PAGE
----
Government is the cause of market failure, not its solution

PUBLISHED : Tuesday, 17 April, 2012, 12:00am
UPDATED : Tuesday, 17 April, 2012, 12:00am


Leung Chun-ying believes a more interventionist government would be a good thing.

According to the front page of last Thursday's South China Morning Post, Hong Kong's next chief executive thinks 'the government should intervene to prevent market failure and keep property prices at a level affordable to the public'.

Well, I've got some unwelcome news for C.Y. Government intervention doesn't prevent market failure. Quite the opposite: more often than not it's government interference that causes markets to fail.

If you don't believe me, you only have to look at what most people agree is by far the biggest incidence of market failure in recent economic history: the US financial crisis of 2008.

The popular narrative insists the crisis was caused by the excessive greed of investment bankers, abetted by hands-off politicians in thrall to Wall Street's financial donations.

It's a simple story, with easily identifiable villains. And it has an obvious solution: more government involvement in markets.

But as the acerbic American critic H.L. Mencken once remarked: 'There is always a well-known solution to every human problem - neat, plausible, and wrong.'

This case is no different. Look more closely at the evidence, and it soon becomes apparent that the US financial crisis wasn't caused by too little government intervention in the economy, but by too much.

Some trace the origins of the crash right back to the administration of Franklin Roosevelt, which in the 1930s began to provide federal support for home-buyers.

But the real causes can be found in the 1990s. Eager to give America's poor - who come disproportionately from its ethnic minorities - a greater stake in the US economy, Washington set out to encourage wider home ownership.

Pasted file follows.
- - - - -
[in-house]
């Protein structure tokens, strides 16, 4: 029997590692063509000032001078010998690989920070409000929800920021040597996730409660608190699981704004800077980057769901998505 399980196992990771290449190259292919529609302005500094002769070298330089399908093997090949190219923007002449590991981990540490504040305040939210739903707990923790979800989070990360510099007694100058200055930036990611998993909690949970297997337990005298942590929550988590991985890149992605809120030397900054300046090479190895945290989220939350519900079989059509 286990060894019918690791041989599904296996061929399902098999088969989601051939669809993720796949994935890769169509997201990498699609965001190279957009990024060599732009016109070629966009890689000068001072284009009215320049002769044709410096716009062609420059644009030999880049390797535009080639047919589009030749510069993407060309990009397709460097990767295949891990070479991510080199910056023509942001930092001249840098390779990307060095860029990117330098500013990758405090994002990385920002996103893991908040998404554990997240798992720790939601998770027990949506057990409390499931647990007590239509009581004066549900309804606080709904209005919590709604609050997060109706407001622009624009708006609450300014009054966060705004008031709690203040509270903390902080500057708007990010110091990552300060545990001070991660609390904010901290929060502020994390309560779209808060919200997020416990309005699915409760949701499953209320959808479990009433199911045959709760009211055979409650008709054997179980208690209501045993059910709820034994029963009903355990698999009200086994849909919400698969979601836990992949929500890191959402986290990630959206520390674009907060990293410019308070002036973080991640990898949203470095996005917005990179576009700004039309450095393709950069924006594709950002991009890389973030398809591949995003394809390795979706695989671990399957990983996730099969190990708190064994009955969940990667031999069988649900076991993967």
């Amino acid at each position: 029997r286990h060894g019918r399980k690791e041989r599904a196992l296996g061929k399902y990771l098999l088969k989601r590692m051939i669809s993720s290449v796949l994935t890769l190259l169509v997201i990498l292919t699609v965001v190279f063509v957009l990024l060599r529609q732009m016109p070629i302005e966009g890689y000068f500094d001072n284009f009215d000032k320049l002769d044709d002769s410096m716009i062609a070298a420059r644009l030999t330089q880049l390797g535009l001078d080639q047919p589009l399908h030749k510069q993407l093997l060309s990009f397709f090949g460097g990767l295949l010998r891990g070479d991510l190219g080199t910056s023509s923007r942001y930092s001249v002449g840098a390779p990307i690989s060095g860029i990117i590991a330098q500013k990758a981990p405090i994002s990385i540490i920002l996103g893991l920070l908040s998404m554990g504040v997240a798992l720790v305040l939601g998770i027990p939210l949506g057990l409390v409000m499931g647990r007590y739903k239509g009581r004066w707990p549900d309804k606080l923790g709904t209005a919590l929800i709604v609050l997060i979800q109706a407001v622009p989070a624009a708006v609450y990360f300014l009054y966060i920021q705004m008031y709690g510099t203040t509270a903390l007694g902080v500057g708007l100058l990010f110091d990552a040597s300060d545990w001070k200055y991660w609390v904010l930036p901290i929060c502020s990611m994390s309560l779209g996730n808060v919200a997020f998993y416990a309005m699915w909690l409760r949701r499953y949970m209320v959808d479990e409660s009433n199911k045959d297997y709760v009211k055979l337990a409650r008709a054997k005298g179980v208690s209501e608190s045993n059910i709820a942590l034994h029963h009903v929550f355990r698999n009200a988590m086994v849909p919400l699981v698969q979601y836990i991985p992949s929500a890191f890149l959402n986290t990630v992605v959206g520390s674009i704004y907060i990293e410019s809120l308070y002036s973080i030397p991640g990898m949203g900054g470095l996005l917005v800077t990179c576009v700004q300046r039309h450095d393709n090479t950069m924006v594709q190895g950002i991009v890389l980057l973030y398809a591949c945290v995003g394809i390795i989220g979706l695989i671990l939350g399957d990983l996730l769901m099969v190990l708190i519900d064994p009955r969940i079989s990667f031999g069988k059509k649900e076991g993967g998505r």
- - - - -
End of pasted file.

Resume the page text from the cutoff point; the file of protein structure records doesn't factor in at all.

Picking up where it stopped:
Spreading property ownership, believed officials, would foster aspiration, reduce crime levels, improve educational performance and, of course, win votes.

There was one obvious problem, however. Bank credit officers were reluctant to lend to would-be home buyers from poor neighbourhoods on the grounds that they were less likely to be able to repay their debts.

Unfortunately, this conservative lending policy looked a lot like racial discrimination. In 1995, Washington tweaked the Community Reinvestment Act to press banks into giving mortgages to borrowers from low income areas, threatening to penalise them if they failed to lend equally to ethnic minorities.

At the same time, government-sponsored enterprises like Fannie Mae and Freddie Mac were instructed to increase the proportion of their portfolios devoted to mortgage loans in poor neighbourhoods. The GSEs complied with a will. As the chart (above) shows, their balance sheets exploded as they took on trillions of US dollars in new mortgage debt.

The intention was worthy enough: to make home ownership more affordable. But affordability was achieved only by abandoning credit standards as banks reduced the downpayments required on home purchases to zero.

The result was an explosion of 'sub-prime' lending to borrowers who had no equity stakes in their homes and who were always likely to struggle to meet their debt service obligations.

And of course, with credit so readily available, home prices shot up, encouraging even more unsuitable buyers to enter the market. As the second chart shows, nationwide house prices rose 150 per cent in just 10 years. By the middle of the last decade, the US was experiencing a full-blown credit-fuelled property bubble.

When borrowers were no longer able to pay their debts, the bubble burst and everyone began to cry: 'Market failure'.

But in reality the market failure had happened years before, not as a result of bankers' greed or politicians' neglect, but rather as a direct consequence of government interference in the market for political ends.

Let's hope C.Y. learns the lesson before he puts his thoughts on government intervention into action.